Buoyed by the hike in electricity tariff, the revenue collected by power distribution companies in Nigeria rose by 42.3 per cent in the first quarter of this year, compared to the same period of 2020.

The revenue collection increased to N181bn in the first three months of this year from N127bn in Q1 2020, according to data from the Association of Nigerian Electricity Distributors.

The umbrella body for the Discos, however, said the collection efficiency dropped by three per cent to 65 per cent in Q1 2021.

It said the overall aggregate technical, commercial and collection loss had continued to deteriorate as it rose to 50.3 per cent in March this year from 48.5 per cent at the end of last year.

“Due to the implementation of the service-reflective tariff, the total billing and total collection in Q1 2021 reached a new record,” ANED said in its latest quarterly report.

The Discos had in September 2020 announced what they called ‘new service-reflective tariff’, with the tariffs being charged residential consumers receiving a minimum of 12 hours of power supply rising by over 70 per cent.

But following opposition by labour unions, the Federal Government agreed to suspend the tariff hike for two weeks, effective September 28, to examine the justifications for the new policy “in view of the need for the validation of the basis for the new cost-reflective tariff”.

In November 2020, the Discos commenced the implementation of the revised electricity tariff that was jointly agreed upon by the organised labour and the Federal Government.

ANED noted in the report that the implementation of the service-reflective tariff aligned the end-user needs with the electricity supply industry’s capabilities, adding that the energy delivered to the market in the Q1 2021 grew by 14 per cent, compared to the same period of last year.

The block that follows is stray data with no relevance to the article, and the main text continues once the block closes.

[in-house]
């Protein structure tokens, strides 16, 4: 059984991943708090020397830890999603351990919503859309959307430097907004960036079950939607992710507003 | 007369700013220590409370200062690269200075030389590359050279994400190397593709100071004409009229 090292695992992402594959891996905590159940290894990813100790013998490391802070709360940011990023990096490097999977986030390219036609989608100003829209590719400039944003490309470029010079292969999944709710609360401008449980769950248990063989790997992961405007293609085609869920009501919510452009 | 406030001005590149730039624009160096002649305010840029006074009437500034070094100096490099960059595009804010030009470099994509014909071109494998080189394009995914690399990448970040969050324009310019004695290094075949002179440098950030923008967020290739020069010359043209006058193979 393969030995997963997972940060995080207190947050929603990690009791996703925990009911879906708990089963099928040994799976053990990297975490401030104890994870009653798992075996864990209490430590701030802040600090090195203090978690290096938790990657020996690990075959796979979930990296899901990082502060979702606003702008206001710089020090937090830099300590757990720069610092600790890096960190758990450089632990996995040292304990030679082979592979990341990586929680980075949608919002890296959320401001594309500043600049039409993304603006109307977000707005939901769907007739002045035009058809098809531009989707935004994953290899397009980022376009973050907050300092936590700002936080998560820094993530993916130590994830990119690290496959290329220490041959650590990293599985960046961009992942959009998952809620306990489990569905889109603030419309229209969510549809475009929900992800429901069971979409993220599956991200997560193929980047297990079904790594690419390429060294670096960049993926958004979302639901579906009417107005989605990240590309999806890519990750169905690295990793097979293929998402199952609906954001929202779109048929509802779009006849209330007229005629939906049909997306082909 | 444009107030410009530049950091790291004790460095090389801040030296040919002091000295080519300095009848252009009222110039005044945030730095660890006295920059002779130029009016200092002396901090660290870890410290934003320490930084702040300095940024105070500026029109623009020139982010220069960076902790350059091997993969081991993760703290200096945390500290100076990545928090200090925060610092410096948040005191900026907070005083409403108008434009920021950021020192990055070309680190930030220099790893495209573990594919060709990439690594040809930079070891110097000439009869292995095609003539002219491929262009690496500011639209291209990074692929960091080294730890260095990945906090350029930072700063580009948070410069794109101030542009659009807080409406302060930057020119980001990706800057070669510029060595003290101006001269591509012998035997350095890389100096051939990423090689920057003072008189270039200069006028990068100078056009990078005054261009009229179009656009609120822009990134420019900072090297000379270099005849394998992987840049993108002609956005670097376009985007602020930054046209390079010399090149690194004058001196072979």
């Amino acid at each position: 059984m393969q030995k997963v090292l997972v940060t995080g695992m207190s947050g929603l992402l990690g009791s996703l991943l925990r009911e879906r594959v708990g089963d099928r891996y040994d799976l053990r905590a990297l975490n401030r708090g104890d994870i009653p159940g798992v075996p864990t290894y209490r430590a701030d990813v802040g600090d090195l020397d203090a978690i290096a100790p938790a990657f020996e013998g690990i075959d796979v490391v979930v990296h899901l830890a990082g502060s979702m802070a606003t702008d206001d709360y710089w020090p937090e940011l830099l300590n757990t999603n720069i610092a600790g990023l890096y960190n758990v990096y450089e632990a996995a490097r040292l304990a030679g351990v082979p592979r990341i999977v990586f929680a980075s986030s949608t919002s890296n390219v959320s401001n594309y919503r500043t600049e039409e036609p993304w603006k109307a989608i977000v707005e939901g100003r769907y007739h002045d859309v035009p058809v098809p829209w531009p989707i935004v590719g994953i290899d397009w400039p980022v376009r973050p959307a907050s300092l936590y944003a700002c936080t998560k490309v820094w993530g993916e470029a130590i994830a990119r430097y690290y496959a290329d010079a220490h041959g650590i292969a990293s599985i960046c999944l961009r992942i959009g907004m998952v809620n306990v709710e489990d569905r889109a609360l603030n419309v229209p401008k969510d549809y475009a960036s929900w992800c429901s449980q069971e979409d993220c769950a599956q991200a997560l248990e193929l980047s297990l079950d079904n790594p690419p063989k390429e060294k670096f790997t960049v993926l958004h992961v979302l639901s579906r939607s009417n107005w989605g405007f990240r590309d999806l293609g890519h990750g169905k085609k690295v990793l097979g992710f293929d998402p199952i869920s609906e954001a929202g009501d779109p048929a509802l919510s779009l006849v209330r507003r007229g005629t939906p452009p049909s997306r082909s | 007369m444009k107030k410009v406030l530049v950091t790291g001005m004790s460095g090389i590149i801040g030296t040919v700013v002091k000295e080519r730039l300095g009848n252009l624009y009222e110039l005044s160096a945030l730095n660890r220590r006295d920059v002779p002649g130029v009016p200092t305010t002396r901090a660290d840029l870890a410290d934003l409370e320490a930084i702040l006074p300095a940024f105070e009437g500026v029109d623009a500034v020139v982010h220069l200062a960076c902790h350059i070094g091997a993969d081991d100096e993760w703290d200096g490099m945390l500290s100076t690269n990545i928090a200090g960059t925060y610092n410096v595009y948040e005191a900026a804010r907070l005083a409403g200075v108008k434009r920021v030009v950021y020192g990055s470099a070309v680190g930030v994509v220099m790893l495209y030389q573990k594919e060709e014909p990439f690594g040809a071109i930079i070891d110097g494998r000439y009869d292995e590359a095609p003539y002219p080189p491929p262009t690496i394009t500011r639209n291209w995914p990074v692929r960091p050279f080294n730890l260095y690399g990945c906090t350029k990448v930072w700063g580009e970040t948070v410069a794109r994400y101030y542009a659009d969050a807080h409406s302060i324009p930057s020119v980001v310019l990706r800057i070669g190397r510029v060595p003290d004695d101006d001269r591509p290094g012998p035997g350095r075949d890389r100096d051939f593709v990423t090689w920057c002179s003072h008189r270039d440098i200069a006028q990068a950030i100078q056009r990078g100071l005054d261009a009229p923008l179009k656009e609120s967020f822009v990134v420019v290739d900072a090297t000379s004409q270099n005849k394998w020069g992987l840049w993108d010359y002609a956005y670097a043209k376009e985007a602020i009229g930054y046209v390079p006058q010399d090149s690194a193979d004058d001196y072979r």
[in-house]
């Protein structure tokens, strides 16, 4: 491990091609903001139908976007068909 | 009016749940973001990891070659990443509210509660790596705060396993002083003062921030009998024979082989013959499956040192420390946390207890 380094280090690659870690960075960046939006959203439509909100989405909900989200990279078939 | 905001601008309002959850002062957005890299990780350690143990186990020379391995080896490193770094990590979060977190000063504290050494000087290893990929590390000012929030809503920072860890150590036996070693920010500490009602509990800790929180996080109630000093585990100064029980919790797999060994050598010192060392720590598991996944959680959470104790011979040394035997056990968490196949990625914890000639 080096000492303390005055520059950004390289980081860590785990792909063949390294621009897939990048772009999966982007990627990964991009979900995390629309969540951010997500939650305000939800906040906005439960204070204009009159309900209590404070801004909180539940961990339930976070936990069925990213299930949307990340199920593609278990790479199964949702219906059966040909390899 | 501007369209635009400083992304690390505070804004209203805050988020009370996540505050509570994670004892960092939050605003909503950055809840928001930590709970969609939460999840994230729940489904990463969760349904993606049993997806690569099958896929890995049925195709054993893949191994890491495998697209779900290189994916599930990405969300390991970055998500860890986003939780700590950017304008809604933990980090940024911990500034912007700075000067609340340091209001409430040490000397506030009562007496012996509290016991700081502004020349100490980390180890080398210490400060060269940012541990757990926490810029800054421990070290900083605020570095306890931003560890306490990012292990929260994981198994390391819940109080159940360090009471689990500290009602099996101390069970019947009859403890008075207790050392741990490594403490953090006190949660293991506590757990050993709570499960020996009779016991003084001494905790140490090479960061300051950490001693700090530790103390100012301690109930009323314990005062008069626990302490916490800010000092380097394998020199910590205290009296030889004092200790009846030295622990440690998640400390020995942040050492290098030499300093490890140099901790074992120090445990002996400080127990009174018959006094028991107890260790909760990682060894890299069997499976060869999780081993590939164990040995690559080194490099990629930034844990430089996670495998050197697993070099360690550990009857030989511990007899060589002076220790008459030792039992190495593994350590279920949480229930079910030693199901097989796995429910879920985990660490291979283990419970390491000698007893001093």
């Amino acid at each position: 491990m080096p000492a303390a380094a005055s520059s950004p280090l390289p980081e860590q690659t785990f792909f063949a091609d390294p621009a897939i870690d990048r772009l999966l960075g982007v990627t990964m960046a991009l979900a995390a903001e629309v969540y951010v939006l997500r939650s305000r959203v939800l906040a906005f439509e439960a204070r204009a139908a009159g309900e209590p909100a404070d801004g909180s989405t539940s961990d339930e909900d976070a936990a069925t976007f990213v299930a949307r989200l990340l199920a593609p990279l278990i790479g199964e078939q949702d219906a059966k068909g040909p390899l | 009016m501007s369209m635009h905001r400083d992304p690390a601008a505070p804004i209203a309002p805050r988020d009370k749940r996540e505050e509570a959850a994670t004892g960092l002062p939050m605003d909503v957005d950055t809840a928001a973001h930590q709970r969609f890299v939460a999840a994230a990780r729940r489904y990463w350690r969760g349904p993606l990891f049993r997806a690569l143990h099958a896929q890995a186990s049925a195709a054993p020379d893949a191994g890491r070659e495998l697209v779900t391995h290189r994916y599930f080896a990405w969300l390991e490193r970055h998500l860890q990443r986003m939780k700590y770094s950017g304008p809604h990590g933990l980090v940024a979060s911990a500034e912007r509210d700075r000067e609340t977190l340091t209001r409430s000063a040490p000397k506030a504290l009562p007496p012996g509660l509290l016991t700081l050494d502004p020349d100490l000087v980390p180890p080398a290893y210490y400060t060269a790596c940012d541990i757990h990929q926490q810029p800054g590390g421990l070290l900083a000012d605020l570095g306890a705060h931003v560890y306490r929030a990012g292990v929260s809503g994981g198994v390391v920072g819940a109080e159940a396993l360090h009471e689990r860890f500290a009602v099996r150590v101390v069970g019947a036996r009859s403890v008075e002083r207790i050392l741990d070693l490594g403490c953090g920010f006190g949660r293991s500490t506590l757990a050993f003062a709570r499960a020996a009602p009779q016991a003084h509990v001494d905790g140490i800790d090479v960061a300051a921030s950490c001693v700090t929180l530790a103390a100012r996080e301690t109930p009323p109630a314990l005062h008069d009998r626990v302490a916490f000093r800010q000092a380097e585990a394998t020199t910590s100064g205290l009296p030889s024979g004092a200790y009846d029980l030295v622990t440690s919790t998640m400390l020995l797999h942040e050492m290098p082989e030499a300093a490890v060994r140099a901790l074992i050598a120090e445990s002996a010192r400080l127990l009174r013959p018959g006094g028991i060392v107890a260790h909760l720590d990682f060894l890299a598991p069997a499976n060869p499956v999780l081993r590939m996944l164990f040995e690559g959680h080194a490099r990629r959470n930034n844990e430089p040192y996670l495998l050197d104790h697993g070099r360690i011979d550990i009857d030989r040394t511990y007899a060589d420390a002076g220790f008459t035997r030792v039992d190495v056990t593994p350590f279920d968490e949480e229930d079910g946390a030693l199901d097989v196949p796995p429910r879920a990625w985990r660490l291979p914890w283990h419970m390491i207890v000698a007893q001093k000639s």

It said, “After several years with minor increments in the energy wheeled by the Transmission Company of Nigeria, since the implementation of the new service-reflective tariff, the energy delivered to the market has grown by 14 per cent.

“As a result of the service-reflective tariff, the Discos distribute more electricity to the tariff band A, B and C areas.”

The service-reflective tariff is based on the hours of electricity supply available to the customers, according to the Nigerian Electricity Regulatory Commission.

Customers are categorised into maximum demand and non-maximum demand customers, with different bands (A to E), depending on the level of supply.

According to ANED, the 14 per cent increase in the energy the Discos received in Q1 resulted in an increase in energy billed by five per cent, which in turn brought about the 42.3 per cent jump in revenue collection.

It said, “The naira equivalent of the energy billed increased as a result of the removal of the subsidy for the Tariff Band A to C. ATC losses increased from 17 per cent to 23 per cent and collection efficiency decreased from 68 per cent to 65 per cent due to the change in tariff crisis in October 2020.

“As a result of the pandemic and the turmoil of the tariff increase in September 2020, the moving average of the ATC&C losses deteriorated from 43.3 per cent in February 2020 up to 48.5 per cent by the end of 2020. It has since increased again and currently stands at 50.3 per cent.”